In 2006, presidents of the nation’s most prestigious colleges proposed lowering the drinking age to 18 to cut down on binge drinking.  The effort was shouted down within a month.


The presidents of 100 top colleges are starting a campaign to lower the drinking age from 21 to 18, the Associated Press reported Aug 19.  They say it will reduce binge drinking, which is a major issue on college campuses.  Binge drinking is more exciting to students when it is illegal, they say.

The group Mothers against Drunk Driving (MADD) are unalterably against this.  They say that parents who care about their children’s safety should not send them to any school that participates in this campaign.  They argue that these presidents have given up trying to enforce safe drinking policies.

If 18-year-olds can buy alcohol, 16-year-olds can get it, and drive their cars.  They destroy other people, not just themselves.  New Hampshire raised its drinking age to 21 years ago partly because too many high school kids were involved in fatal auto accidents.

Illegality does not cause binge drinking.  College students do it because everybody else does. Kids that age think they’ll live forever.  The consequences they see only happen to other people.

The idea that colleges must act in loco parentis (in place of a parent) was old-fashioned 40 years ago. It should only be invoked in matters of life and death – like this one.  Even if students are going to drink at 18 anyway, the state and college should not say it’s OK, or abandon its responsibility to the safety of its students and community.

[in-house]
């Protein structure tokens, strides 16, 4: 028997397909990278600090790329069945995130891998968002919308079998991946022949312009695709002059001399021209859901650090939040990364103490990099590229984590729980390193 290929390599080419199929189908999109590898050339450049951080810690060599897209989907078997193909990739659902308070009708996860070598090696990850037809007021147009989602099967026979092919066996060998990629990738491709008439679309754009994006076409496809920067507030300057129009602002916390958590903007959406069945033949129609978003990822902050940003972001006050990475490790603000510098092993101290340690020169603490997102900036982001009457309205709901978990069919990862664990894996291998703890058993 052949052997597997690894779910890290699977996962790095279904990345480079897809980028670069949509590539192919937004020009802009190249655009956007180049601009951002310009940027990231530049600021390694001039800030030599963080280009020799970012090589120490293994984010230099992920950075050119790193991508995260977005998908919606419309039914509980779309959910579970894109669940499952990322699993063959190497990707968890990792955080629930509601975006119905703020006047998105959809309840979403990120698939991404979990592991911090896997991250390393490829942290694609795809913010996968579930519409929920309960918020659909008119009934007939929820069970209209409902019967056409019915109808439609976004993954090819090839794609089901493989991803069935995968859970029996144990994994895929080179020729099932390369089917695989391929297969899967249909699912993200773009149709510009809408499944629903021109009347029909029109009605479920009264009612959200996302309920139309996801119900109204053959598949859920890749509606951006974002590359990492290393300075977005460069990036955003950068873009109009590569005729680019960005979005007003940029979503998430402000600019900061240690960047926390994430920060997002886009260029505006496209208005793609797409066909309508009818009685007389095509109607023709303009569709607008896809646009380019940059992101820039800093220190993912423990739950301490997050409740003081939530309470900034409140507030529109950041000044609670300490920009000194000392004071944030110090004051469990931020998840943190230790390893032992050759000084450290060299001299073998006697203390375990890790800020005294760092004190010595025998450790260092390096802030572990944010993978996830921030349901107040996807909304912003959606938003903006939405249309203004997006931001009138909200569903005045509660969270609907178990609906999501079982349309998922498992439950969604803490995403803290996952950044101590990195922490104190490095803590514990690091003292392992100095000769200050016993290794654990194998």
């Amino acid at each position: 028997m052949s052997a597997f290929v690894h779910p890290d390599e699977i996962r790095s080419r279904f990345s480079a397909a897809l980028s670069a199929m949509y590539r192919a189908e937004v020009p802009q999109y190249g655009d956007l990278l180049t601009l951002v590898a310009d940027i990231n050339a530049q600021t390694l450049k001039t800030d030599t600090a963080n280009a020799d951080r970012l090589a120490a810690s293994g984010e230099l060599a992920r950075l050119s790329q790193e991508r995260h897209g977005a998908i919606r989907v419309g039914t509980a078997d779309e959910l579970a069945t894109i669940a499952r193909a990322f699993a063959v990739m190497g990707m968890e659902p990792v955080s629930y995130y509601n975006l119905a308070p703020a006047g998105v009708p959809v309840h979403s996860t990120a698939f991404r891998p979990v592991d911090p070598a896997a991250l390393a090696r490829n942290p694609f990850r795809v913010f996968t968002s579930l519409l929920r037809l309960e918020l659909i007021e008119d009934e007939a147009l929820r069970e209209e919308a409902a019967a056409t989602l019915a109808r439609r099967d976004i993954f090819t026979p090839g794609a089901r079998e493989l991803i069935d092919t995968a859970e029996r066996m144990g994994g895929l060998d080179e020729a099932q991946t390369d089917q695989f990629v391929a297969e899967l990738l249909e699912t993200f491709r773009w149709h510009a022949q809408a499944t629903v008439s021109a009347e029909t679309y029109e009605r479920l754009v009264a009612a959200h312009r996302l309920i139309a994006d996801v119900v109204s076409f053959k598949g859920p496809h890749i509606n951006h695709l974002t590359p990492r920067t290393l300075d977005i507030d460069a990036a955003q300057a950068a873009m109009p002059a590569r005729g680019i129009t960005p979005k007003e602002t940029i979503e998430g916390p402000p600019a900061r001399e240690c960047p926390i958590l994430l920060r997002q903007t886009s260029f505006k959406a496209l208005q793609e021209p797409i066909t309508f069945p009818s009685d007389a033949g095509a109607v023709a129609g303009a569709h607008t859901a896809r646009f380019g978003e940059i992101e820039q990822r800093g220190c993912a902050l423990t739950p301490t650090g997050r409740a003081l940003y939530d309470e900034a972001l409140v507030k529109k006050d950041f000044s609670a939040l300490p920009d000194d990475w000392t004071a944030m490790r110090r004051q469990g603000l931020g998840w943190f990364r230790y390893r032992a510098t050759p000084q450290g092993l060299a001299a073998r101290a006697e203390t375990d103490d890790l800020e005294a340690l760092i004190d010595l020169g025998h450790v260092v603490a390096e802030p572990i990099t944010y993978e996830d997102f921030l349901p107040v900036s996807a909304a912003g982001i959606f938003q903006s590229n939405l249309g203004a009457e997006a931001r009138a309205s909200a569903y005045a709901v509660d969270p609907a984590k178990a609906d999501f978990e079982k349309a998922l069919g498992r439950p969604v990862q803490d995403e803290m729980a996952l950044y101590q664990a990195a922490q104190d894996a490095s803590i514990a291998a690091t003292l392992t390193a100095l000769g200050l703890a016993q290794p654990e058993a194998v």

Why we raised the age


It sounds like Jen Bueddeman (Concord Monitor letters, Nov. 10) is too young to remember when New Hampshire’s drinking age was 18, and why we raised it. Too many 16-year-olds were dying in cars after their 18-year-old friends bought them a six-pack or two.

If 18-year-olds can buy it, 16-year-olds can get it. A 16- or 18-year-old’s judgment, impulse control, and driving ability don’t match  a 21-year-old’s.

When I was in high school in Baltimore, too many kids my age died trying to get home after drinking beer legally in Washington, D.C., 40 miles away, where the drinking age for beer was 18. Some of those kids were 16-year-olds driving in an older friend’s car, and others just had fake IDs or looked old for their age.

We don’t need laws to regulate responsible, law-abiding people. We pass laws to control people who can’t or won’t control themselves, and to protect innocent people from them.

I’d rather stop a responsible 18-year-old from buying beer than arrest an irresponsible one for vehicular homicide. It’s not fair to the responsible kid, but I can live with that, knowing that the irresponsible kid might kill himself, me, or someone I love on the highway.

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